The two independent lines are psilopsida and lycopsida which arose from Thallophyta independently somewhere during the Cambrian period. Psilopsida gave rise to three groups viz. The last mentioned group gave rise to protoangiosperms and angiosperms. The lycopsid stock gave rise to coniferopsida. There are mainly two objections to this hypothesis: 1 It is stretching the imagination a little too far if one has to believe a lycopsid origin for confideropsida and 2 Inclusion of Casuarina under gymnosperms is untenable.
Mehra the ancestors of land plants are to be found among the green algae. He opposed the polyphyletic origin of vascular plants. While agreeing that the different groups of pteridophytes diverged from the very beginning, he argued that all of them have come from a common group.
Mehra , envisages the origin of a hypothetical group Protoarchegoniatae from the chaetrophoraceous ancestors. From these protoarchcgoniates two lines viz. Epilogue: In-spite of the innumerable theories proposed, it may be said that the problem remains as before i. However, it seems quite possible that bryophytes and Pteridophytes evolved parallely from some algal ancestor which in all probability could be a green algal stock. Sporophytic Generation of Pteridophytes: It is the sporophytic generation which constitutes the main plant body in pteridophytes.
In any description whenever we refer to the plant body of a ptcridophyte, we mean the sporophyte. There is a great variety in the nature and organisation of the sporophytic plant body in pteridophytes. The simplest sporophyte in an extant member is to be found in Psilotum. The plant body here is a naked, branched axis with no evidence of roots. The axis is distinguishable into an underground prostrate system and an erect aerial system.
Rhizoids help in anchoring the plant to the substratum. There are no leaves. The stem itself takes up the function of photosynthesis. From such a simple plant body further evolution mainly necessitated by the environment resulted in the complex and diverse types of sporophytes that we see today.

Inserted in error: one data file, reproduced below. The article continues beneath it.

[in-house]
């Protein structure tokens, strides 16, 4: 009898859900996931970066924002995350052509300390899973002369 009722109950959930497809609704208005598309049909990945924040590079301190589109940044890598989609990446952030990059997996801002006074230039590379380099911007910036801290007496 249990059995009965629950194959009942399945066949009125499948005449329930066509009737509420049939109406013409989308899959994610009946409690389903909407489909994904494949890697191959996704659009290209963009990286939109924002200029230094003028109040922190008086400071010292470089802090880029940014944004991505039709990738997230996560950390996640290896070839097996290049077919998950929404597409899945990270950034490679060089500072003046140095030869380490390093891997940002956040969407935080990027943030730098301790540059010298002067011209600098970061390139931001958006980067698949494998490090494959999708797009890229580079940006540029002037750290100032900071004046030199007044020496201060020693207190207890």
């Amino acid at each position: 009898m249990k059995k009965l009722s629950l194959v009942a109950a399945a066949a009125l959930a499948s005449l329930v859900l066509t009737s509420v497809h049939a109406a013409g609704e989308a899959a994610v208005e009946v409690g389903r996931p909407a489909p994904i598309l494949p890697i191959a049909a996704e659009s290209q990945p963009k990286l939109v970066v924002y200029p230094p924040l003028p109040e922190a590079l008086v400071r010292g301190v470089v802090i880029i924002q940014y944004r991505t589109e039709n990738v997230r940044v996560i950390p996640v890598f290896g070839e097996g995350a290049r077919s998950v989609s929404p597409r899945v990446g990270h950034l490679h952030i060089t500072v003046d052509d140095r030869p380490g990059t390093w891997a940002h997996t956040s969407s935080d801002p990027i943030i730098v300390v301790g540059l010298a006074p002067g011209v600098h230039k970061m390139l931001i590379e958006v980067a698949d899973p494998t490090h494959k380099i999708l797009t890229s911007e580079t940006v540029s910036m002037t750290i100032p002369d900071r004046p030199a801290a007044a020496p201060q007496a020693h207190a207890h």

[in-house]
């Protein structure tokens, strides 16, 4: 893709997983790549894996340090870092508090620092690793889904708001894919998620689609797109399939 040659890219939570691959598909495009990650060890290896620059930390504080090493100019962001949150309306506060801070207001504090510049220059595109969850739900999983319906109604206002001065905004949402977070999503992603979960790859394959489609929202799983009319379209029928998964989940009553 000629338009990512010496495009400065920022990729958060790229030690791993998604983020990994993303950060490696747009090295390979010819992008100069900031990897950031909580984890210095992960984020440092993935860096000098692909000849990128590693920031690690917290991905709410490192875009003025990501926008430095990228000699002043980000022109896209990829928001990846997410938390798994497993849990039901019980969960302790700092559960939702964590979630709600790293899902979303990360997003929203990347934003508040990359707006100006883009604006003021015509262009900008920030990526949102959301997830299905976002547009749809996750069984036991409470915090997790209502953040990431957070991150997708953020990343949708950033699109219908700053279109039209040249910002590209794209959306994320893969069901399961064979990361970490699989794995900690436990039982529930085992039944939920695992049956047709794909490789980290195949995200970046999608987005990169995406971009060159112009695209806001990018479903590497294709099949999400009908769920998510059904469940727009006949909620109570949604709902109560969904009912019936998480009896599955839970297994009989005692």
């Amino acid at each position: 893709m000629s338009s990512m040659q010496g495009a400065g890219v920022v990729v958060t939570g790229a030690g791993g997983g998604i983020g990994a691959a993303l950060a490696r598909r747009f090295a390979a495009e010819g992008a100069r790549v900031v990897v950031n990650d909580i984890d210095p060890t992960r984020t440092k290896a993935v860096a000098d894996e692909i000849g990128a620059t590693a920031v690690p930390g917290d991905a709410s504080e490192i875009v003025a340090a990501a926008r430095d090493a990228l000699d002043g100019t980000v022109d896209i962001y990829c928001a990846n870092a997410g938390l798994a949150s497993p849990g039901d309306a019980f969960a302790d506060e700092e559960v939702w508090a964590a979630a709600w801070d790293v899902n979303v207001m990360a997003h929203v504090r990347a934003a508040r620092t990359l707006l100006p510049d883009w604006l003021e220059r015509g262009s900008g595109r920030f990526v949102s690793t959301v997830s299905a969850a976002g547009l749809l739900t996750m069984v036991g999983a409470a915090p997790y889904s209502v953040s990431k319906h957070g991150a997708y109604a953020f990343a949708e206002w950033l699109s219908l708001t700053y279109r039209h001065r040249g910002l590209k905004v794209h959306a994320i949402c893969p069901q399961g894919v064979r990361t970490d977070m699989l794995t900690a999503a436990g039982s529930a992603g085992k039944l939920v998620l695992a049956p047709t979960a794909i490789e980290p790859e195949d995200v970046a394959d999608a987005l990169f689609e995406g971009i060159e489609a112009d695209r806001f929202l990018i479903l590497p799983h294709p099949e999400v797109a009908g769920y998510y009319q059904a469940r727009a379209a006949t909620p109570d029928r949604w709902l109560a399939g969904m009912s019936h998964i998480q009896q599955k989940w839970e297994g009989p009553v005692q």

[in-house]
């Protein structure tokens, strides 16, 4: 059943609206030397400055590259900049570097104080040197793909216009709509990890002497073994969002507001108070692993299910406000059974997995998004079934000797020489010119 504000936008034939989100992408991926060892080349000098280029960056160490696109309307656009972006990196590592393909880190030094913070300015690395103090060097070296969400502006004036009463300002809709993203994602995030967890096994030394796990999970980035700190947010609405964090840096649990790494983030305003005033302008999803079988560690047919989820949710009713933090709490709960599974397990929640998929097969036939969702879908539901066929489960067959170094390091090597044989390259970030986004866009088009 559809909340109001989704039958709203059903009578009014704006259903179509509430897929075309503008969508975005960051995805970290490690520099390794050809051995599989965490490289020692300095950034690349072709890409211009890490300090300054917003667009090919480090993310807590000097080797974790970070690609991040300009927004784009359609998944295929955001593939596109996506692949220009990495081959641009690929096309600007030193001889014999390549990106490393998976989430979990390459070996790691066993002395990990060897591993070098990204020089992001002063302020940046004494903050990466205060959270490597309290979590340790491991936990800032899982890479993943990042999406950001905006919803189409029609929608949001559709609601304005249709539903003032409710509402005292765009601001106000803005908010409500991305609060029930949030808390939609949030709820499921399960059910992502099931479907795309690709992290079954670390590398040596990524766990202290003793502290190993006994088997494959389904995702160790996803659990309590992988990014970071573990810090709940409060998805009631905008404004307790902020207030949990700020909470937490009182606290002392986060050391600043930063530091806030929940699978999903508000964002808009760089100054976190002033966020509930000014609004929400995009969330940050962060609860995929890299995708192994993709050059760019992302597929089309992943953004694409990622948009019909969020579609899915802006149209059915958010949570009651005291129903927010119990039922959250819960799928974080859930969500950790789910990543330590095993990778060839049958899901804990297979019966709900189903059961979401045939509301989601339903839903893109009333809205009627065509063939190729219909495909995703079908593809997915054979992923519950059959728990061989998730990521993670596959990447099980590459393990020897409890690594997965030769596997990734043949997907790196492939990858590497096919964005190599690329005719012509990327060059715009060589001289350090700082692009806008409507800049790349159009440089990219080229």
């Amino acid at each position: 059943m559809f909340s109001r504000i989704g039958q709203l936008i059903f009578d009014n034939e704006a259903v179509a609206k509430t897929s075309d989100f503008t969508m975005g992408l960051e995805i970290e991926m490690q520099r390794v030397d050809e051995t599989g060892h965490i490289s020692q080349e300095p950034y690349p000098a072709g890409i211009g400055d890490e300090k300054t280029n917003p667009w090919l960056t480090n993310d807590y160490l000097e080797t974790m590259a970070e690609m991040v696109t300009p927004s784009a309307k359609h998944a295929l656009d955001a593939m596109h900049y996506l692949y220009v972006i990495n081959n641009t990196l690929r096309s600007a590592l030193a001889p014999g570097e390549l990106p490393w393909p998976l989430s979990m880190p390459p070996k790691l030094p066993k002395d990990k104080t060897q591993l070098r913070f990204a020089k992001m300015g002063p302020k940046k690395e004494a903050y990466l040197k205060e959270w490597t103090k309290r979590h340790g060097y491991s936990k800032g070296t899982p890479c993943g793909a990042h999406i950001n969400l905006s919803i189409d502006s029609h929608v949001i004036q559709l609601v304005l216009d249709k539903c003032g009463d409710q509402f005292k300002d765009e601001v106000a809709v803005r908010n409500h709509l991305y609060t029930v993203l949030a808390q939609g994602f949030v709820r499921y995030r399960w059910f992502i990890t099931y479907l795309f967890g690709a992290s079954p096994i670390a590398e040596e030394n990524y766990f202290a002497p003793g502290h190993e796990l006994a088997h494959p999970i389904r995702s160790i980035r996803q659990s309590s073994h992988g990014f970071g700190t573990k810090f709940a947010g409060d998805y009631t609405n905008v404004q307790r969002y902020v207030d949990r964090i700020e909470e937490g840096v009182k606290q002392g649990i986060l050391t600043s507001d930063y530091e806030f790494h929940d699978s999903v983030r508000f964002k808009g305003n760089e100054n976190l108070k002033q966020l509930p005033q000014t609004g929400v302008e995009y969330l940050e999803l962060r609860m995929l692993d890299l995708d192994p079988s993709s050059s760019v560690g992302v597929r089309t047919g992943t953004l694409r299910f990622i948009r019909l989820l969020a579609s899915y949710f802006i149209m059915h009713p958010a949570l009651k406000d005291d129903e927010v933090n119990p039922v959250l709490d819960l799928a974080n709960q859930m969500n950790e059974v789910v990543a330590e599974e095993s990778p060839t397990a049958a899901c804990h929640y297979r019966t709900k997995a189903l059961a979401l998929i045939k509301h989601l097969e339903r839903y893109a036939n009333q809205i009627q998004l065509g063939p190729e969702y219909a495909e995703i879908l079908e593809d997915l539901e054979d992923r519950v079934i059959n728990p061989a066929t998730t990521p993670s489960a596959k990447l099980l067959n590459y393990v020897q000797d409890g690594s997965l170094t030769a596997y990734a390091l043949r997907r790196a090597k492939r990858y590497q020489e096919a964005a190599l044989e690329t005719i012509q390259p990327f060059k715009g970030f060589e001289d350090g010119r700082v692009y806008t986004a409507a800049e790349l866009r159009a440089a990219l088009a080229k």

The first step is the differentiation of photosynthetic laterals leaves and roots. The leaves of pteridophytes are basically of two types viz. Microphylls have a single un-branched mid vein.
Further, when a leaf trace departs from the main vascular cylinder to provide the leaf, no gap is left. In megaphylls there is a branched venation. The branching may be dichotomous or reticulate. Further, there will invariably be a leaf gap in the main vascular cylinder above the leaf trace.
Microphylls are seen in members like Lycopodium, Selaginella etc. Megaphylls are found in members like Adiantum, Pteris, etc. Stomata: These are found in the leaves and stems of all members. Mehra and Soni have studied the stomatal structure and ontogcmy in a number of pteridophytes. They have classified the pteridophyte stomata into the following four types: i. Psilophytaceous iii. Marattiaceous and iv.
Filicinean Mehra and Soni believe that the psilophytaceous stoma is the basic type and the others are derived. Origin of Leaves: According to general opinion, the fundamental nature of the sporophyte was mainly axial. The leaves and branches arose later as a modification of the axis. Bower first suggested that originally the plant was wholly axial in nature and that the leaves arose later in the course of evolution.
Lignier proposed that a primitive pteridophytic shoot was basically a leafless dichotomously branched structure and some of the branches got themselves modified into leaves. Mainly there are two theories to account for the origin of leaves. These are the telome theory and the enation theory. While telome theory accounts for the origin of both microphylls and megaphylls, enation theory explains only the origin of microphylls.